There is an interesting article in Popular Mechanics concerning mining asteroids. The article uses a good analogy of the territorial dispute in the South China Sea as an example of what can happen if mechanism for the coordination of space mining is not developed. Since the United States has already developed some law legalizing the mining of asteroids and Luxembourg is on a similar path and the UAE is announcing similar intentions, these three countries should take the lead in creating such a mechanism. This would start the ball rolling so to speak and prevent any disputes in space over mineral rights.
The Nevada Supreme Court discussed Teenager Discretion today in Harrison v. Harrison. The parents had agreed to teenager discretion and then one parent wanted to cancel it. The Supreme Court relied on Rivero v. Rivero when they held that parents are free to enter into contract or custody arrangements they want so long as public policy is not violated. Teenager Discretion does not violate public policy. The parties in this case had a high conflict divorce and were in court on a regular basis.
The idea behind Teenager Discretion is that once teenagers reach a certain age they should be able to decide how much time they spend with which parent. Some judges like Teenager Discretion and others don’t. While this sounds good in theory, in practice it may not always work. This has advantages if the teenager is involved in many activities after or outside of school. If this is the case then the parents should be able to work together to make the appropriate arrangements.
Ultimately, if the parents are getting along Teenager Discretion is a good idea and they will exercise it on an informal basis. If the parents are not getting along, Teenager Discretion gives parents another avenue to fight and the kids to play one parent off against the other.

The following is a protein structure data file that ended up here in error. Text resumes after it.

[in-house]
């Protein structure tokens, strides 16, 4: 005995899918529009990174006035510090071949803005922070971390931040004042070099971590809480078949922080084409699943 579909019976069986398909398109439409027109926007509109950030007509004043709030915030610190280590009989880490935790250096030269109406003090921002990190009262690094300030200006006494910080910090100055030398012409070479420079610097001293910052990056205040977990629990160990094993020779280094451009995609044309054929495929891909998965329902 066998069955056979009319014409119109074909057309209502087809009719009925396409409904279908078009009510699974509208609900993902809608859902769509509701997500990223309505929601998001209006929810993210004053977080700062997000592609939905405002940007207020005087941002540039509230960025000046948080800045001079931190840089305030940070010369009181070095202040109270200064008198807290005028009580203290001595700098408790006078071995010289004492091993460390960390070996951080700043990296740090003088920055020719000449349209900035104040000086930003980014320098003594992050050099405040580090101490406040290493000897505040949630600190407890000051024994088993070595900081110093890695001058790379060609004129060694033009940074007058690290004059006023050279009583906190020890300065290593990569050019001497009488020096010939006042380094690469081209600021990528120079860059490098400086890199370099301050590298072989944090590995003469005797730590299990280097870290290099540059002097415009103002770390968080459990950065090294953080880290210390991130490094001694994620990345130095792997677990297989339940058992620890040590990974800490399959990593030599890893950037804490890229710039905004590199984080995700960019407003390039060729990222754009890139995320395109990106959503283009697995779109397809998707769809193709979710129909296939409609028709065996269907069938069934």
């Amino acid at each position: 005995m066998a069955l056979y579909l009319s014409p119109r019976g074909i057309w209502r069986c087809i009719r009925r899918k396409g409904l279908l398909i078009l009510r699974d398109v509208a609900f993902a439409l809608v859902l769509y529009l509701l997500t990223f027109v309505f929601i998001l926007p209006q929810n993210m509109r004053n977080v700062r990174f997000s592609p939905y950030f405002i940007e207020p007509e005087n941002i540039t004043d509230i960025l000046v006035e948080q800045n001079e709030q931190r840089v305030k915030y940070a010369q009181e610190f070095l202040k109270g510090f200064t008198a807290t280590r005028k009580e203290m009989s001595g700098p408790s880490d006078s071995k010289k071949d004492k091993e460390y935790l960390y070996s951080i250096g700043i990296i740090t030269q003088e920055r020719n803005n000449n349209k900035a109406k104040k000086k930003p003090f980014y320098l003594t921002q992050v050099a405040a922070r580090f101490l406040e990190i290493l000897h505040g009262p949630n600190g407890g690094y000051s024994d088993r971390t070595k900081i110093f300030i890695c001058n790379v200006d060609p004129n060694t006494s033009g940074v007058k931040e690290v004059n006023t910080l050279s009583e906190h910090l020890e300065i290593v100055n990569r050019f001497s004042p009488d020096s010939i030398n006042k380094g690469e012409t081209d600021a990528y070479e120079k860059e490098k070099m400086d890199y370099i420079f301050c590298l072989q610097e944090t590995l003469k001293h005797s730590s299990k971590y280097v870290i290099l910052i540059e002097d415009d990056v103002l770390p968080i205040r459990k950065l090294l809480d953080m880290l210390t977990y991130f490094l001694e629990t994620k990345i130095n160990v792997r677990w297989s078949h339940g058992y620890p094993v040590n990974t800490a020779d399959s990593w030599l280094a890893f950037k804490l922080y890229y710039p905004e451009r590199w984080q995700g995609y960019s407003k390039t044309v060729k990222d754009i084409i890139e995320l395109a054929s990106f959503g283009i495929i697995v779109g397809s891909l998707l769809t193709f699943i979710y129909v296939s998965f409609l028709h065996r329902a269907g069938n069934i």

The courts will generally parents joint physical custody and expect both parents to work together and coparent. What happens if one parent is so controlling that coparenting is not possible? The Supreme Court, in Cuculoglu v. Cuculoglu Case No. 67781, upheld a lower court that awarded one parent primary physical custody on the basis that the other parent was so controlling that coparenting was not possible. If the other parent will not cooperate so that coparenting is not possible contact us, we will discuss your case and options.
We had a recent inquiry about Real ID. The issue was the spelling of the client’s name on the birth certificate does not match the spelling that has been used for the client’s life. Client was concerned about how to get Real ID because of the different spellings. Another complicating fact is that the client was born in a different state. We suggested to the client that she officially change her name to the spelling that she has used all of her life. With the court order she can go to DMV and show the progression from the name on her birth certificate to the name she has always used. When obtaining your Real ID you can use a passport instead of a birth certificate.
Using Trusts for Estate Planning purposes is a popular thing to do. Trusts can be as simple or as complex as a person wants. The most common use for a trust is to avoid probate to transfer cars, houses, and other assets that are titled to their heirs after their death. A related reason for trusts is to give bequests after heirs reach a certain age. Another reason we suggest trusts to our clients if if our clients have children who will never be able to care for themselves, such as disabled children. Many governmental benefits are tied to the assets available to or under the control of the person receiving the benefits. Putting the assets in a spend thrift trust puts the assets out of the control and ownership of the person yet available for their benefit without threatening governmental benefits. If you have questions about trusts, please contact us.
Many times parents want to modify custody and will file a motion for custody modification. will go back to court for custody modification. Recently the Nevada Court of Appeals in the matter of Umderwood v. Underwood again reinforced the requirement that a court must issue findings of fact and conclusions of law when modifying child custody. They also reiterated that in a custody modification the court first determines the actual time share and then uses the appropriate test. Simply put they will always consider the best interest of the child. The court also made an interesting use of terminology. The court now wants to use the term “Parenting Time” instead of “visitation” when discussing the time that the non-custodial parent has with the child.